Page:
Richer is scheduled to appear this morning in Superior Court for his second alleged probation violation.

According to submissions from the Division of Probation and Parole, Richer failed to appear for a meeting with his probation officer on April 23 and May 28.

His probation officer also said he was ordered to complete 50 hours of community service, but failed to do any of it.

Richer is also accused of not reporting his contact with Gilford Police on May 1, 2014, when he was charged with driving while intoxicated and unlawful possession of alcohol.

His PPO said Richer also failed to be of good conduct, obey all laws, and be arrest free.

Last Updated on Thursday, 31 July 2014 01:03

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Hosmer briefs council on 'productive' legislative session

LACONIA — State Senator Andrew Hosmer (D-Laconia) told members of the City Council Monday night that New Hampshire Department of Transportation Commissioner Chris Clement will be visiting the city on the afternoon of August 7 to look at areas of critical need on state highways in and around the city.
His announcement was prompted by a question from Ward 5 Councilman Bob Hamel about Rte. 106 and whether an improvement project currently underway in Loudon would extend all the way up Rte. 106 to Laconia.
Hamel said that the condition of Rte. 106 in the vicinity of the Lakes Region Community College on Prescott Hill is ''horrendous.''
Hosmer said he didn't think the project would extend all the way to Laconia but would check with Clement.
Councilor Armand Bolduc said that he thought that at one time there was a plan for another exit off from Rte. 106 which would funnel traffic directly to the Lakes Business Park entrance so that tractor-trailers wouldn't have to travel through the city and wondered what had ever happened to that plan.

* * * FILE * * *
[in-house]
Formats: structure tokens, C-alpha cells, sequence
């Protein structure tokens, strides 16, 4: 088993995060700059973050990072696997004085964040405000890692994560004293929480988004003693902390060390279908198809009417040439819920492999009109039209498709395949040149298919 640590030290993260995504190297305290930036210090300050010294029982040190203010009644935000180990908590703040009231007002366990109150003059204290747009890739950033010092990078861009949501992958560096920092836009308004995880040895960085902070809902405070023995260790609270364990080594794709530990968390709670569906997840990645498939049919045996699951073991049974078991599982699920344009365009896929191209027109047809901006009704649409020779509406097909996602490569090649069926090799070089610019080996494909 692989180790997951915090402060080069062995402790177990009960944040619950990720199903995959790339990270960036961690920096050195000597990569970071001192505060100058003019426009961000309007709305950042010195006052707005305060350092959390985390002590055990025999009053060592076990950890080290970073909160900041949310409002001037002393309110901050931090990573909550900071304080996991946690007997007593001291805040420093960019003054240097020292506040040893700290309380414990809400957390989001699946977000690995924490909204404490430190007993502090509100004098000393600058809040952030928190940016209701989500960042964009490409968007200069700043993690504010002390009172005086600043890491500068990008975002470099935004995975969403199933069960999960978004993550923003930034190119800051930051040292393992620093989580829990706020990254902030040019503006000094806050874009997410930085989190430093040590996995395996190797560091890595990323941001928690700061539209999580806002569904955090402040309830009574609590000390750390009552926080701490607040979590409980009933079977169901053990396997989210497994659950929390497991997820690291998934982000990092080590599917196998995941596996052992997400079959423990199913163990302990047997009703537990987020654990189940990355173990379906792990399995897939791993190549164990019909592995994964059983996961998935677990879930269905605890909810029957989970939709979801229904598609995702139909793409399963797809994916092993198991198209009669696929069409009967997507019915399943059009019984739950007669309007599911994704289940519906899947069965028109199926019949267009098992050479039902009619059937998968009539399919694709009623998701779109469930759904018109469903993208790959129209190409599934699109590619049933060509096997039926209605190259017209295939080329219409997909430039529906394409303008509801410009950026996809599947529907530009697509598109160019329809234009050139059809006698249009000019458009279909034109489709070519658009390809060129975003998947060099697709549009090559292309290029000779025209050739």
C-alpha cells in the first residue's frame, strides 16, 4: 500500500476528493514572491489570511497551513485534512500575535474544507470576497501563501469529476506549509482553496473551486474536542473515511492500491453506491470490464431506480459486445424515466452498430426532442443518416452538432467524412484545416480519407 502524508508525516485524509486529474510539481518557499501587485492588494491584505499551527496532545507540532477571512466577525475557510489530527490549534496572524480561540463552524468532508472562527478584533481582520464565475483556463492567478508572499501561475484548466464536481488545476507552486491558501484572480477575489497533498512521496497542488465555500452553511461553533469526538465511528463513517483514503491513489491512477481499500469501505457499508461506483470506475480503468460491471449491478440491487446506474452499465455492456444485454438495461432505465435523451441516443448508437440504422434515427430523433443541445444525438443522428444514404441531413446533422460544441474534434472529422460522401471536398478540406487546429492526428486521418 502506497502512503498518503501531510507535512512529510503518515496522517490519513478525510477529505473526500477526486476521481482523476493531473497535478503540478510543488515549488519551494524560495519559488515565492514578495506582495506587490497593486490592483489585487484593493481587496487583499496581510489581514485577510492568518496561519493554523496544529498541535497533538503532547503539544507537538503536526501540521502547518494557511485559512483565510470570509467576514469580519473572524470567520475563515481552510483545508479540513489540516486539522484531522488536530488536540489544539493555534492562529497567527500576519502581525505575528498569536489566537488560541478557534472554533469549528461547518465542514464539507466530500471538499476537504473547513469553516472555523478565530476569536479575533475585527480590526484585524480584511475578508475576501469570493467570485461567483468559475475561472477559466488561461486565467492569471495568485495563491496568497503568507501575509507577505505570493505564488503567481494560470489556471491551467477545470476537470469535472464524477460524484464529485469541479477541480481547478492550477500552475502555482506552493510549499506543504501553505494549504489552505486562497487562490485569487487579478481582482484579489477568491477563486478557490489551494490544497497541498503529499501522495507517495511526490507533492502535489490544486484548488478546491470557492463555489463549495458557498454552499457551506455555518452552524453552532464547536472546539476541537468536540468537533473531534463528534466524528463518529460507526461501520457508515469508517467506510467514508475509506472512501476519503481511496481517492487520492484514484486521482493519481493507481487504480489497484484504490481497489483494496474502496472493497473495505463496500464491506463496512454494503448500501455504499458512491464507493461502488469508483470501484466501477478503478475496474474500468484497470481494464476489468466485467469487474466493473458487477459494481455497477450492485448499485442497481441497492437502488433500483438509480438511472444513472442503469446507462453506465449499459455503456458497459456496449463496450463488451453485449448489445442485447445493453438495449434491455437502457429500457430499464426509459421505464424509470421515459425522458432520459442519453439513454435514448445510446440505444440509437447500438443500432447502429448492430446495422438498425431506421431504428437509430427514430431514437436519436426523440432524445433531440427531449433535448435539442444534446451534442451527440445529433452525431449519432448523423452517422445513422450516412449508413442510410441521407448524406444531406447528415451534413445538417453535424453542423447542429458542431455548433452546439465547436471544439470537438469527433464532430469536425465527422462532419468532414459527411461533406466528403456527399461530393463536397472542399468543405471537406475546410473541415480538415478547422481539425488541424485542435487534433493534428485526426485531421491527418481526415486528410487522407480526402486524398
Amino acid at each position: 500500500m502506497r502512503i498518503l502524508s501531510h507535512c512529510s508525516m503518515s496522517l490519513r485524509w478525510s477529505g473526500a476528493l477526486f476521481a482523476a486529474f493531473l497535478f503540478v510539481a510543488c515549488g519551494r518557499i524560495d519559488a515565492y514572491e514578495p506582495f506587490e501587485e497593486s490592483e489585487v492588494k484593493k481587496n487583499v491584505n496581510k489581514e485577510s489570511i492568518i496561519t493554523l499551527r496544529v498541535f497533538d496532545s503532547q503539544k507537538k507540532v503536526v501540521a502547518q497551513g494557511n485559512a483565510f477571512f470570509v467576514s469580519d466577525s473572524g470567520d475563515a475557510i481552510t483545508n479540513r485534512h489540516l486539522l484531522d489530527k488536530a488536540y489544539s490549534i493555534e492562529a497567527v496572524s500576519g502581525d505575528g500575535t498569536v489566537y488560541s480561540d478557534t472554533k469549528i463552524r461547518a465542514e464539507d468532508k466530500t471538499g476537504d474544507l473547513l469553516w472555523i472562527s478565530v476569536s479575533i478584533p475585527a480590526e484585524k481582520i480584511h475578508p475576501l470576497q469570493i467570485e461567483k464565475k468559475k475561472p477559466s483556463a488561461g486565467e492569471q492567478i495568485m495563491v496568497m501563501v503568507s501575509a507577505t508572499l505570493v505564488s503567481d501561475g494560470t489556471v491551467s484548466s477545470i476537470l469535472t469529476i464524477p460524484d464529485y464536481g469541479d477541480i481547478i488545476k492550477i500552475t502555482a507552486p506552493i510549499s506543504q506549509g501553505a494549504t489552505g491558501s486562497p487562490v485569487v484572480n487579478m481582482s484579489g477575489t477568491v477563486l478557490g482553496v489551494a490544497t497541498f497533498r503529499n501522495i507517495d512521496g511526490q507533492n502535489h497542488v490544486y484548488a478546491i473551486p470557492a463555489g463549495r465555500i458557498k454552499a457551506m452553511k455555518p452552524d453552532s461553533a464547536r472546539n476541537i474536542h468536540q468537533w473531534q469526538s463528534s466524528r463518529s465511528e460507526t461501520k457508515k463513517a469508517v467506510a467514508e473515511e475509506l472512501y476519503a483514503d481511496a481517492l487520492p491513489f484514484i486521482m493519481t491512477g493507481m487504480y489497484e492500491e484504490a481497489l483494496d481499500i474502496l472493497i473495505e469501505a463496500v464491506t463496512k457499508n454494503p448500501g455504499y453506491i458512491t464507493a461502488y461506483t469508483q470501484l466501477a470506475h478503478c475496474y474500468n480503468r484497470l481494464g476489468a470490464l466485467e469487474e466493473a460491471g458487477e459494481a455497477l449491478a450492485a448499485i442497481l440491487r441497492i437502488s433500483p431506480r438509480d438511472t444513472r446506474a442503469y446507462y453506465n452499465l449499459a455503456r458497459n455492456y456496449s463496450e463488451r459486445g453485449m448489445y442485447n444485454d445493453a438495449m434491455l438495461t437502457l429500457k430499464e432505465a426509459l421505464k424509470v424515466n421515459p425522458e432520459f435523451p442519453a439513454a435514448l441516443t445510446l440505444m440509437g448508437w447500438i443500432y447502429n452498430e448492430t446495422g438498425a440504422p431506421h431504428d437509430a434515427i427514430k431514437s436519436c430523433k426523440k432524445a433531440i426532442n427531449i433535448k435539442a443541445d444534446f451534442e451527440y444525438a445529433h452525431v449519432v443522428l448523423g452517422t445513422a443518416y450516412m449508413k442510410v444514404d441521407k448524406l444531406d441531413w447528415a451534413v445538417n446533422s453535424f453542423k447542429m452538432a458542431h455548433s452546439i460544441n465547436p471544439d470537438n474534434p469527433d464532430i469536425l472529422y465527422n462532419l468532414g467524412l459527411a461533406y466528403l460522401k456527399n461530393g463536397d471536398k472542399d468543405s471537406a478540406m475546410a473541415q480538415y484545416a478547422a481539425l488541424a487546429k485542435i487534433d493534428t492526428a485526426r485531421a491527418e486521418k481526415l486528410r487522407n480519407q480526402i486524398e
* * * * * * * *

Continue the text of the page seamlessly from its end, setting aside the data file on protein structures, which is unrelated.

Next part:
Hosmer said he would also check to see if there was such a plan and what had happened to it.
City Councilor Brenda Baer of Ward 4 asked Hosmer, who attended the meeting to report on legislation passed in the most recent session of the state Legislature, about what he saw as challenges in the next legislative session.
Hosmer, who is running for re-election and whose likely opponent in the general election, Kathleen Rago, a former Republican state representative from Franklin, was also present at the meeting, said that the next budget will be a real challenge and said that he would oppose efforts to shift costs from the state onto local communities. He also said that he hoped to see the New Hampshire Health Care Protection Act implemented in a way which would help hospitals lower costs for uncompensated care and hopefully bring lower insurance premiums for New Hampshire citizens.
Rago, who introduced herself to the members of the council , said that she was running for the District 7 Senate seat because she believes ''government has seriously overreached and it's time to rein it in.''
Hosmer told the council that he viewed the recently completed legislative session as ''productive'', citing a budget which was balanced with no new taxes as well as bills passed that increased funding for mental health and took a step towards restoring funding for state colleges and the university system.
He said that he is still waiting for HB-333 to be signed into law. He worked to change provisions of that bill on recreational vehicles used as housing, which preserved some $200,000 revenues for the city of Laconia and was praised by members of the council for his efforts.
Hosmer said that after years of underfunding the state highway fund, a 4.2 cents per gallon gas tax increase was passed which will go directly to roads and bridges and help the state maintain a strong infrastructure.
''Having a responsive state government is very important, We are challenged in many areas and need to put partisanship and ideology aside in order to accomplish what needs to be done for the state to prosper,'' said Hosmer.

Last Updated on Wednesday, 30 July 2014 12:55